The very good news for LA River carpers is that the fish are positioning themselves in the Glendale Narrows for the spring spawn. Lots of large brooders, up to 10 pounds, are getting ready to put on the show of the year. Fishing prespawn pays big dividends, so don’t miss it. Once the actual spawn hits, you can pretty much feggitaboutit, as they’ve got more important things than eating on their minds.
See you on the river, Jim Burns
Bradley John Monsma’s “The Sepse Wild” ponders all of the good stuff about being outdoors — land, creatures and water — in such a way that you find yourself dreaming of exactly when you can adventure in his footsteps. In this book, written in 2004, he traces the history of what he terms “Southern California’s last free river,” an area north of Ojai and Fillmore that includes the 80-plus-square-mile Sespe Condor Sanctuary.
According to the Sespe Fly Fishers, the long drought has made the area unfishable for the past three seasons.
Here, Monsma remembers some of his thoughts during church in Los Angeles:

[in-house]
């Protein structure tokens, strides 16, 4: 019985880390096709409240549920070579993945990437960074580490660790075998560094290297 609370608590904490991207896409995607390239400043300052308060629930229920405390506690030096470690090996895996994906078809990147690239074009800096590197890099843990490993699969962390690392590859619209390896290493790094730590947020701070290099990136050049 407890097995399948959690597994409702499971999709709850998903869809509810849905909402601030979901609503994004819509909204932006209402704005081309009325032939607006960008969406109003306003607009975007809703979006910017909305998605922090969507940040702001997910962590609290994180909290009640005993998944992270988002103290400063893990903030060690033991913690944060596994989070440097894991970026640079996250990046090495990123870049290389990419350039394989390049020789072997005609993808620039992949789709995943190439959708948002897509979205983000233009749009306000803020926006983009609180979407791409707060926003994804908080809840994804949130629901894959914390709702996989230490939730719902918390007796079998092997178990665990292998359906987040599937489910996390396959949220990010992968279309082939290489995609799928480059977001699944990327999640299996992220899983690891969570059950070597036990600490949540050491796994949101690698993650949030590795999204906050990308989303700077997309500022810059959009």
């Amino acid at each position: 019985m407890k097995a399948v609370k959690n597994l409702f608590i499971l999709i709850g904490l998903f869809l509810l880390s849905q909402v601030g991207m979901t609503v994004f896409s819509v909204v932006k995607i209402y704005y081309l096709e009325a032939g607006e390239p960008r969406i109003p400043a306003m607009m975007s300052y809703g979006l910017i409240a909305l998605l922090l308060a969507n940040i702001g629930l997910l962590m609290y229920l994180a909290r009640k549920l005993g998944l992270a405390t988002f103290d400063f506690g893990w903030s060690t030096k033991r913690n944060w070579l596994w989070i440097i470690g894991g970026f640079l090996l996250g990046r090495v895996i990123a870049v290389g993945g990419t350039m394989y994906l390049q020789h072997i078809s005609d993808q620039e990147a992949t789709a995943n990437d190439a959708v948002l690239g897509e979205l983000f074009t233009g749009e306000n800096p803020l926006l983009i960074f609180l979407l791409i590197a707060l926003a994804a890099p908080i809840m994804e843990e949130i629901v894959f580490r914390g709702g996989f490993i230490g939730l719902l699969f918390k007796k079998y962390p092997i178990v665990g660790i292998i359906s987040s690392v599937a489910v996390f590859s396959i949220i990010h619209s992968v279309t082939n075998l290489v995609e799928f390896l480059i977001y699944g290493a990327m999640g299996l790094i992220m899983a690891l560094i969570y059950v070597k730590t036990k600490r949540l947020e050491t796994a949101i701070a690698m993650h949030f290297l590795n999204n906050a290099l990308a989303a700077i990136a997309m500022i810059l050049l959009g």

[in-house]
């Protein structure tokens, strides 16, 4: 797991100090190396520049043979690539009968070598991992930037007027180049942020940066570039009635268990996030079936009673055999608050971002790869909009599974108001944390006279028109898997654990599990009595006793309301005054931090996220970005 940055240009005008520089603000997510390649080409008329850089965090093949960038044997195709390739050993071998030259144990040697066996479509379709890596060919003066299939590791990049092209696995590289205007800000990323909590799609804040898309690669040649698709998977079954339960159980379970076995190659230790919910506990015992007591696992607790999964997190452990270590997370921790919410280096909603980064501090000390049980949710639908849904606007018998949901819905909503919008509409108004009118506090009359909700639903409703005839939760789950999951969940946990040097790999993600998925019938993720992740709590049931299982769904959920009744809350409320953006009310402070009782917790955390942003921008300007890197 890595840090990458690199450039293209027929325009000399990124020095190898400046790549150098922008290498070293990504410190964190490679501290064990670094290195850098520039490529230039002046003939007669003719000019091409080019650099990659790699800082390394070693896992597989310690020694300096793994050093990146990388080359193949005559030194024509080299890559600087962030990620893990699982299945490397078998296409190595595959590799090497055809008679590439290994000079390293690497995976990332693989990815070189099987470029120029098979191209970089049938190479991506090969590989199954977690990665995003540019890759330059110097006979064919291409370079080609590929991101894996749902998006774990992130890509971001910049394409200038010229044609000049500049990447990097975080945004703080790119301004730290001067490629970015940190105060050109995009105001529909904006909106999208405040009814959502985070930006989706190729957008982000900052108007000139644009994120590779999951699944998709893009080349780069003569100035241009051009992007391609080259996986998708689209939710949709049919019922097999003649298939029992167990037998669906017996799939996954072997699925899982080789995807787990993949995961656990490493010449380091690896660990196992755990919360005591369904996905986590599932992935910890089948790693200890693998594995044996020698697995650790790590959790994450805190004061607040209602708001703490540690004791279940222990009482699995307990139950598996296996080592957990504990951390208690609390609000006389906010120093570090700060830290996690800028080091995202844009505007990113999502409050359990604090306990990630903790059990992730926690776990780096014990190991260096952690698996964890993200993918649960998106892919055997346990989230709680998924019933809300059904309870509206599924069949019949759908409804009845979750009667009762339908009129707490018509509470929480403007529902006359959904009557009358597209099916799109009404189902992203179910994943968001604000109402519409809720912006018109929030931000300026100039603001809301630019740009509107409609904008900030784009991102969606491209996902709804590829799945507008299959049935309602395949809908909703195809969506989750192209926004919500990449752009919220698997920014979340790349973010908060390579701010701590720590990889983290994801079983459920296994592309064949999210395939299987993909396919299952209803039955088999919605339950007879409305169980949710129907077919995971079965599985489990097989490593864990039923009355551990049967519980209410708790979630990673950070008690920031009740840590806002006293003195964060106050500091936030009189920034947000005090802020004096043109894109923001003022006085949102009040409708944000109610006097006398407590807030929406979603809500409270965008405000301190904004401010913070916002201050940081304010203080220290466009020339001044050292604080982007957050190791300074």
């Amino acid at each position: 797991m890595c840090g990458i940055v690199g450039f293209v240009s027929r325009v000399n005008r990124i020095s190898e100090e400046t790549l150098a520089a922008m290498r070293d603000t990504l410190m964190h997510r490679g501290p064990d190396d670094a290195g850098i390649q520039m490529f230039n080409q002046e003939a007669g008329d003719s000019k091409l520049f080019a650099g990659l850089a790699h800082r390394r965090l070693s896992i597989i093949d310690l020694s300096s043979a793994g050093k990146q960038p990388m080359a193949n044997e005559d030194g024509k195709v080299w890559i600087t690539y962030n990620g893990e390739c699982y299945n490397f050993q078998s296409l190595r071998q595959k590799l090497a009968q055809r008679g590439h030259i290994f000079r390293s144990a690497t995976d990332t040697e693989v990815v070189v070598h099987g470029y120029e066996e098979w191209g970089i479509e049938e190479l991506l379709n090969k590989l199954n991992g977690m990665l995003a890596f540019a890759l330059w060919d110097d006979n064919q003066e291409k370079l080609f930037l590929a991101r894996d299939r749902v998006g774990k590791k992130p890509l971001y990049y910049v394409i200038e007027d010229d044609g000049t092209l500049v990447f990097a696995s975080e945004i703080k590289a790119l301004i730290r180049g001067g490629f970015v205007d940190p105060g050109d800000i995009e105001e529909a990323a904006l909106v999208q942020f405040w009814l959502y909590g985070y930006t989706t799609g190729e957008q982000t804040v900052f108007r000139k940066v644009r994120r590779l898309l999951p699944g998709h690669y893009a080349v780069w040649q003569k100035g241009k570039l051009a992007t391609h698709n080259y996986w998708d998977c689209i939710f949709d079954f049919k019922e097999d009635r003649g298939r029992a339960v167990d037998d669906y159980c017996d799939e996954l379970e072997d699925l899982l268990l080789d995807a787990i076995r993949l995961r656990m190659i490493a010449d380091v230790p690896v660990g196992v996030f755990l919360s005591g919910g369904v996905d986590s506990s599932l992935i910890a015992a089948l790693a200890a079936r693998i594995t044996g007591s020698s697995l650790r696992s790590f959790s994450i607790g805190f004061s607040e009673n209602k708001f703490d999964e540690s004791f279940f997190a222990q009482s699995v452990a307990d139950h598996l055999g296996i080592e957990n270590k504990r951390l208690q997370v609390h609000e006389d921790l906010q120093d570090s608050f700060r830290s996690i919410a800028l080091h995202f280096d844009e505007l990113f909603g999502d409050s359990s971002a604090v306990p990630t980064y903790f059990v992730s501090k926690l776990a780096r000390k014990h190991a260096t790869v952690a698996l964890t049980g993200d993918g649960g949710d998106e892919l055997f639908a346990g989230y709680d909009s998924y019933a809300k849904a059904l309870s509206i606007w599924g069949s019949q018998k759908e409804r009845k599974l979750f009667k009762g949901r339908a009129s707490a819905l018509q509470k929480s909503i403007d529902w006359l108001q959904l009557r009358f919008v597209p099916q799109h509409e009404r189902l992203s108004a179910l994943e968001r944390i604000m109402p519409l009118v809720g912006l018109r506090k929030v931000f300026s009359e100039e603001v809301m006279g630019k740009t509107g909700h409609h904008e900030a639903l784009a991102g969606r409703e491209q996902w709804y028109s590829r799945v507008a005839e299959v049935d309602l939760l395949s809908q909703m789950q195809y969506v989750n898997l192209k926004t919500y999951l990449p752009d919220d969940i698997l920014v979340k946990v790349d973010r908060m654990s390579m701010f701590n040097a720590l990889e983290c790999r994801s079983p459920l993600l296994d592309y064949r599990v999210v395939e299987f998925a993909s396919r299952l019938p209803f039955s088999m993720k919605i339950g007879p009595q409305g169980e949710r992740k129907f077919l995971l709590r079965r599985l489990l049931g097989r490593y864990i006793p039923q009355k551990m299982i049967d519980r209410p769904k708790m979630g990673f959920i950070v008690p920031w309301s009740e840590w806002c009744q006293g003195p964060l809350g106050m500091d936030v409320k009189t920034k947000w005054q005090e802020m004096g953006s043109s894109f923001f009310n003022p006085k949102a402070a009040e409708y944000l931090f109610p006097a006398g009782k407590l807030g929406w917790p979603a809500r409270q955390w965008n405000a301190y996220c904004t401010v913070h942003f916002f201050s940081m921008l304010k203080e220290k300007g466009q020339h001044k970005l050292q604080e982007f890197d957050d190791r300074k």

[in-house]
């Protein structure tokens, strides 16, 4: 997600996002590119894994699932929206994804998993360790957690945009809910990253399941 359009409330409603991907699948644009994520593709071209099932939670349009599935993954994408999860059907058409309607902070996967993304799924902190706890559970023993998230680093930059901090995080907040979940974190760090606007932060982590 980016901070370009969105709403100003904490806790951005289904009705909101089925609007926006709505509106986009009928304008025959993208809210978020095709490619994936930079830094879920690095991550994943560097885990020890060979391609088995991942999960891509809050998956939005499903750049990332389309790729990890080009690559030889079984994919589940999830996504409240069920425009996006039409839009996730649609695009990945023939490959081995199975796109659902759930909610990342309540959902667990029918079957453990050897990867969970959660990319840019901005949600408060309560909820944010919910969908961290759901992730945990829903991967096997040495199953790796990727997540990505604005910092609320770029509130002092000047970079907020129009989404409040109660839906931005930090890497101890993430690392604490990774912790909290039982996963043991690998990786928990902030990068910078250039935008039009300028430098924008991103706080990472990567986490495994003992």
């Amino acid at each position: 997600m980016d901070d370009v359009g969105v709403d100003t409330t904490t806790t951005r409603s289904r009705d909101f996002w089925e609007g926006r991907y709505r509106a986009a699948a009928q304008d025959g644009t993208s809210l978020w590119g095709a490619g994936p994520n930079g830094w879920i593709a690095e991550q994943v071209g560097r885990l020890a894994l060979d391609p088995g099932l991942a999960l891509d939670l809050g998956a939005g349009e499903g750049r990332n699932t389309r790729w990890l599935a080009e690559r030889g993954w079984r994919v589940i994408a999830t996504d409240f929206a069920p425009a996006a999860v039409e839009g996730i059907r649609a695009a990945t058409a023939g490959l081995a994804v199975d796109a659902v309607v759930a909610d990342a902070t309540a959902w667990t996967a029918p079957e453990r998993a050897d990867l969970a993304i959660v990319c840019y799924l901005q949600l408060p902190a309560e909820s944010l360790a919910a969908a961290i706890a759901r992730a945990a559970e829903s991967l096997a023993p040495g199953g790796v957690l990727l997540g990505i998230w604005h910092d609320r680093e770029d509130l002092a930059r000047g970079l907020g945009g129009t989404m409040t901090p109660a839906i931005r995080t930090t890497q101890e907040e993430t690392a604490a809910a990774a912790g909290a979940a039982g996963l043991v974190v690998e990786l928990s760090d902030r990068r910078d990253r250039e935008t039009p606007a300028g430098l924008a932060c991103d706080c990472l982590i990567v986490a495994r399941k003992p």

“In this place, in the company of people diverse in every way imaginable, in the heart of a city occasionally torn by natural disasters, police corruption and racial tension, I found myself thinking of salmon. Over and over, salmon would swim up the stream of my consciousness and spawn thoughts of themselves. I would will chinook smolts safely downstream through the turbines of hydroelectric dams. In the ocean, I would evade orcas, sea lions and fishermen.
“I would imagine the cold mountain headwaters calling us home, and with the rest I would strain against the current over fish ladders and waterfalls and through too-warm reservoirs infused with the chemicals of farms and factories. For years, I filled Sunday silences with prayers for fish. This was the closest thing to a spiritual discipline I’ve ever been able to maintain, other than walking or paddling.”
See you on the river, Jim Burns
Back in the day, Dick Roraback represented the journalist I wanted to become: after being graduated from The Sorbonne, he’d worked on the Herald Tribune in Paris (While on assignment in Africa, he’d somehow bamboozled the desk into publishing his story with the byline “By Ghana Rehah,” which got him suspended.); he was worldly, snide, grouchy, looked very old, and ripped through my fledgling restaurant reviews in a torrent of computer red ink. He seemed to me a refugee on the Los Angeles Times copy desk, a bit of the lion in winter. At the time, I wanted nothing more than to be like him — bold, intelligent and brash, thumbing his nose at the world and having a great time doing it.